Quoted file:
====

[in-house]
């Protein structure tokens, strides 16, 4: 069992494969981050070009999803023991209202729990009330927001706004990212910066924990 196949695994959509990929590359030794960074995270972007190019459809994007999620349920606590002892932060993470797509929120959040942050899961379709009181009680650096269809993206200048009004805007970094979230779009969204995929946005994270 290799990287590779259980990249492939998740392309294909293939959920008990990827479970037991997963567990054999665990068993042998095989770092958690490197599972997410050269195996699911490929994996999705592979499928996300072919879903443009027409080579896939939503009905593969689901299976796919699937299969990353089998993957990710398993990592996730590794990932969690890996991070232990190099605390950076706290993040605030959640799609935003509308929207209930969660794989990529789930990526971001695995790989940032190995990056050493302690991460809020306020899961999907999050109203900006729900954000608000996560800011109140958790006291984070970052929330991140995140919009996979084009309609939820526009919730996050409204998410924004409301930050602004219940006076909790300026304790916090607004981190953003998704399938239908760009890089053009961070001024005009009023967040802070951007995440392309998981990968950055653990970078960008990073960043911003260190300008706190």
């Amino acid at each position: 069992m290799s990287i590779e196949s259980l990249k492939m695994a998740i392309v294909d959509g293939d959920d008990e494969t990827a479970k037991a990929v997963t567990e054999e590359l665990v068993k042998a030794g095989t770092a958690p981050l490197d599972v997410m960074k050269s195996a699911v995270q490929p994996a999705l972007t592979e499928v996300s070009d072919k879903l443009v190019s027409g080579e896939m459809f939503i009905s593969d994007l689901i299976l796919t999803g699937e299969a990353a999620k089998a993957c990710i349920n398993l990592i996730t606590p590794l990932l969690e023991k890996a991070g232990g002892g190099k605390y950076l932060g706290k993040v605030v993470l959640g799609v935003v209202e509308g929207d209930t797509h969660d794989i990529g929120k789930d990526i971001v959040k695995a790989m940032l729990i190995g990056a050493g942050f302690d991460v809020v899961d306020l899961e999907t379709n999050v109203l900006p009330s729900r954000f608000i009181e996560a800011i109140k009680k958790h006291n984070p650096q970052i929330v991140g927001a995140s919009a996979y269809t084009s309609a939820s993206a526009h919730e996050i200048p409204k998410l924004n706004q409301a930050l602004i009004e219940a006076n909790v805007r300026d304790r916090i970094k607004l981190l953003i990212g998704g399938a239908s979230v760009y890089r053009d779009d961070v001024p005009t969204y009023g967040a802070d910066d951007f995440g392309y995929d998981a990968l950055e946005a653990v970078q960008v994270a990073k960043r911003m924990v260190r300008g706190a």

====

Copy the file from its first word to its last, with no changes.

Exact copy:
[in-house]
């Protein structure tokens, strides 16, 4: 069992494969981050070009999803023991209202729990009330927001706004990212910066924990 196949695994959509990929590359030794960074995270972007190019459809994007999620349920606590002892932060993470797509929120959040942050899961379709009181009680650096269809993206200048009004805007970094979230779009969204995929946005994270 290799990287590779259980990249492939998740392309294909293939959920008990990827479970037991997963567990054999665990068993042998095989770092958690490197599972997410050269195996699911490929994996999705592979499928996300072919879903443009027409080579896939939503009905593969689901299976796919699937299969990353089998993957990710398993990592996730590794990932969690890996991070232990190099605390950076706290993040605030959640799609935003509308929207209930969660794989990529789930990526971001695995790989940032190995990056050493302690991460809020306020899961999907999050109203900006729900954000608000996560800011109140958790006291984070970052929330991140995140919009996979084009309609939820526009919730996050409204998410924004409301930050602004219940006076909790300026304790916090607004981190953003998704399938239908760009890089053009961070001024005009009023967040802070951007995440392309998981990968950055653990970078960008990073960043911003260190300008706190």
């Amino acid at each position: 069992m290799s990287i590779e196949s259980l990249k492939m695994a998740i392309v294909d959509g293939d959920d008990e494969t990827a479970k037991a990929v997963t567990e054999e590359l665990v068993k042998a030794g095989t770092a958690p981050l490197d599972v997410m960074k050269s195996a699911v995270q490929p994996a999705l972007t592979e499928v996300s070009d072919k879903l443009v190019s027409g080579e896939m459809f939503i009905s593969d994007l689901i299976l796919t999803g699937e299969a990353a999620k089998a993957c990710i349920n398993l990592i996730t606590p590794l990932l969690e023991k890996a991070g232990g002892g190099k605390y950076l932060g706290k993040v605030v993470l959640g799609v935003v209202e509308g929207d209930t797509h969660d794989i990529g929120k789930d990526i971001v959040k695995a790989m940032l729990i190995g990056a050493g942050f302690d991460v809020v899961d306020l899961e999907t379709n999050v109203l900006p009330s729900r954000f608000i009181e996560a800011i109140k009680k958790h006291n984070p650096q970052i929330v991140g927001a995140s919009a996979y269809t084009s309609a939820s993206a526009h919730e996050i200048p409204k998410l924004n706004q409301a930050l602004i009004e219940a006076n909790v805007r300026d304790r916090i970094k607004l981190l953003i990212g998704g399938a239908s979230v760009y890089r053009d779009d961070v001024p005009t969204y009023g967040a802070d910066d951007f995440g392309y995929d998981a990968l950055e946005a653990v970078q960008v994270a990073k960043r911003m924990v260190r300008g706190a």